Lessons from Great Recession Could Inform COVID-19 Mortgage Litigation Matters, According to Analysis Group Team in Law360
May 21, 2020
The COVID-19 pandemic has led to historically high rates of US unemployment and sudden declines in household incomes. In the Law360 article “Great Recession Holds Mortgage Crisis Lessons for Today,” Analysis Group Managing Principal Mark Howrey and Vice Presidents Jonathan Borck and Lauren Hunt point out that unexpected drops in household income are one important contributing factor in mortgage delinquencies and defaults. However, they also say it is too early in the pandemic to know whether another critical factor, declining home prices, will follow. The authors then look to the Great Recession of the late 2000s for potential roadmaps to the COVID-19 pandemic’s economic and legal implications.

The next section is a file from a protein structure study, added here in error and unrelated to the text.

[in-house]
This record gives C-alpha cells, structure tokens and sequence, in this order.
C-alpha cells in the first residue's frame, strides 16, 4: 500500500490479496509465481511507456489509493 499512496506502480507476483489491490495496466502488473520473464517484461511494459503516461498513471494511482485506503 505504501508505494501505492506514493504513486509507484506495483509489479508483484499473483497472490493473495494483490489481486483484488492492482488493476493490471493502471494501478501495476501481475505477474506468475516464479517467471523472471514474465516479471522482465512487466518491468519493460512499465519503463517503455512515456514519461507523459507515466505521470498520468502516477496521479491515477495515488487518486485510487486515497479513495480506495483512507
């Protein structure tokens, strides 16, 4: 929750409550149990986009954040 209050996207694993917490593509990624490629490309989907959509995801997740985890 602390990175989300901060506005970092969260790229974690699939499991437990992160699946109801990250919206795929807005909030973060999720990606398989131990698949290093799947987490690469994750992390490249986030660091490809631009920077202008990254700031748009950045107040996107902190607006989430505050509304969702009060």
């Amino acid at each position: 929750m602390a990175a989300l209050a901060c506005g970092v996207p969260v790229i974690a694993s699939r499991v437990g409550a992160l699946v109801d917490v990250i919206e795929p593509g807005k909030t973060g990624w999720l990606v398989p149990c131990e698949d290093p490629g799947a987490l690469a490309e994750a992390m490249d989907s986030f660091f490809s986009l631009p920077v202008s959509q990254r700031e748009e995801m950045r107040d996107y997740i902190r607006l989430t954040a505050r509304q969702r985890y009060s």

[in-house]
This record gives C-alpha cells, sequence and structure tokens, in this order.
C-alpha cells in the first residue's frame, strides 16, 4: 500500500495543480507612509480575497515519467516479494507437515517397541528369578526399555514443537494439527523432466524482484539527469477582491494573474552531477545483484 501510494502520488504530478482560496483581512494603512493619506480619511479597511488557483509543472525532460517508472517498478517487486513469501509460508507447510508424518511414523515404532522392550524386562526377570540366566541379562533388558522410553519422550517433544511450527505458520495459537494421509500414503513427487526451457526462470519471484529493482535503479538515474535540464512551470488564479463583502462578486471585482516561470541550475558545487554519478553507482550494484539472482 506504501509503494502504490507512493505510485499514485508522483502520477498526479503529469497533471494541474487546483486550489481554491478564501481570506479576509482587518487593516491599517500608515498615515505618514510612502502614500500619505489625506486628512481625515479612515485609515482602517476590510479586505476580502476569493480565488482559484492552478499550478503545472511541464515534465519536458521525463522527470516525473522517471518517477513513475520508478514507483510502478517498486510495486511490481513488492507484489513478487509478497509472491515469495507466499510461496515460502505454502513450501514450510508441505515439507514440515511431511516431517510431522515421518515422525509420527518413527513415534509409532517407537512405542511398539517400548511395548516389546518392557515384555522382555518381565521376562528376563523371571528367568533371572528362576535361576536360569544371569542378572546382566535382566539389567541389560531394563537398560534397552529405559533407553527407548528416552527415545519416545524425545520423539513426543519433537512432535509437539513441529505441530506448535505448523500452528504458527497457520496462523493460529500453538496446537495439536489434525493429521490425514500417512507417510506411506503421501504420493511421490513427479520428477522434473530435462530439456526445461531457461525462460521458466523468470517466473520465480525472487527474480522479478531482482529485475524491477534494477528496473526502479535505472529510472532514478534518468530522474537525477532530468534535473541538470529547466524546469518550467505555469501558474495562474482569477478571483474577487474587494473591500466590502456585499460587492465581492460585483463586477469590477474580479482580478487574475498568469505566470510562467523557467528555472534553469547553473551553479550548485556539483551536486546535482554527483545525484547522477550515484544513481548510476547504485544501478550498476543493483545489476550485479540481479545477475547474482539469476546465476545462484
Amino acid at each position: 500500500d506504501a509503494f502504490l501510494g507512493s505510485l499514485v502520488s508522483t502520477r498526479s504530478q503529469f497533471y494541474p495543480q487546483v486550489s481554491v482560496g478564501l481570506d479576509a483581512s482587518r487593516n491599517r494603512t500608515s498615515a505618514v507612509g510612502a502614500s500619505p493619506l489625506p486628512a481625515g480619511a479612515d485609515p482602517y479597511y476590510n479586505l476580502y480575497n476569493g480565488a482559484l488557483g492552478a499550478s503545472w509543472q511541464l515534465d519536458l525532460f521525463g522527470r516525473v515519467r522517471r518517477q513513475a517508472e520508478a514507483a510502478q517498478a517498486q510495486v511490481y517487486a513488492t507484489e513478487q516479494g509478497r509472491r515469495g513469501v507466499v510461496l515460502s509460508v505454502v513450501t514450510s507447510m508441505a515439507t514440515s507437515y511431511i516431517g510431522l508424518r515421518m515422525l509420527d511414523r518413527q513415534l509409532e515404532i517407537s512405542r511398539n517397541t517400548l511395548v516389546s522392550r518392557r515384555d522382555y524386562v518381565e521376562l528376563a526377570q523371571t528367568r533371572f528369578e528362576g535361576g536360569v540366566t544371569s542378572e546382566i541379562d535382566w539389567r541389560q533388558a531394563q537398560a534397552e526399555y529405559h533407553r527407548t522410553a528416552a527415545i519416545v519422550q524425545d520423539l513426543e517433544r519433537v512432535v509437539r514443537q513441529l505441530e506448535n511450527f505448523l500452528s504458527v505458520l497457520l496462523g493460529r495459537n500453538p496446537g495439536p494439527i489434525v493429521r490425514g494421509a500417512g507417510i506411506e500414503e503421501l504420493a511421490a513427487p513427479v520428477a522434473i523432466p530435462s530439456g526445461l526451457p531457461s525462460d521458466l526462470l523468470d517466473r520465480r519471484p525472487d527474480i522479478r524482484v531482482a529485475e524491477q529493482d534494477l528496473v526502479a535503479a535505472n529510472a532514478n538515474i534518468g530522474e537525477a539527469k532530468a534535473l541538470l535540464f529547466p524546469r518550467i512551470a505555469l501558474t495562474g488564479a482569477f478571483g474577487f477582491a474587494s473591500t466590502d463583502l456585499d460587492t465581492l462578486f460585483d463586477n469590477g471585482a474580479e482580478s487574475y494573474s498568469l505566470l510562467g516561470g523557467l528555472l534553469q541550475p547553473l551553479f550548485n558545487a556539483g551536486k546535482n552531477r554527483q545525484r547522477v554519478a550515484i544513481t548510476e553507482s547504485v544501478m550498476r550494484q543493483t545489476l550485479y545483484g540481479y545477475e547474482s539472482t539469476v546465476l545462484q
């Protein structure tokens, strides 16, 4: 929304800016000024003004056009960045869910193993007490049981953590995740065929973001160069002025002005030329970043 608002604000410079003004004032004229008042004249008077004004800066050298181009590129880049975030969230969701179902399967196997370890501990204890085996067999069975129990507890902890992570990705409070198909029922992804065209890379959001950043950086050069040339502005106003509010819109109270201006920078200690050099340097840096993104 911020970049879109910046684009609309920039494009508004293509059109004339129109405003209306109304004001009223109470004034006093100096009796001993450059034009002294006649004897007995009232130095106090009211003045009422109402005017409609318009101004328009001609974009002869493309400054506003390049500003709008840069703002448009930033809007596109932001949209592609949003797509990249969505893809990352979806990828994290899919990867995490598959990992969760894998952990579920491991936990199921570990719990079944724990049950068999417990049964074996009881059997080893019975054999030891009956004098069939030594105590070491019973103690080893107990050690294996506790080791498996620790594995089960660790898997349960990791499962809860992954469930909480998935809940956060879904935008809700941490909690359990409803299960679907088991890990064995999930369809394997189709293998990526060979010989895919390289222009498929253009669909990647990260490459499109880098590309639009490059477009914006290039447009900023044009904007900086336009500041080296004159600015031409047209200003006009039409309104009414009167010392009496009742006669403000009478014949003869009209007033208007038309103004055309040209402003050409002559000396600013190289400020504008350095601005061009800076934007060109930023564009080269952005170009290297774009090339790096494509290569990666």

While the pandemic and the Great Recession both represent times of massive economic disruption, the authors note that the mortgage and lending market has changed in major ways. They explain that, leading up to the Great Recession, adjustable and other nontraditional mortgages, relaxed underwriting guidelines, and a lack of time to build home equity contributed to a fragile financial situation for borrowers. The 2020 housing market, on the other hand, is arguably more stable, buoyed by mortgages (and mortgagees) with fewer risky features. Time will reveal how much, if at all, differences such as these can ease the strain on financial institutions and homeowners.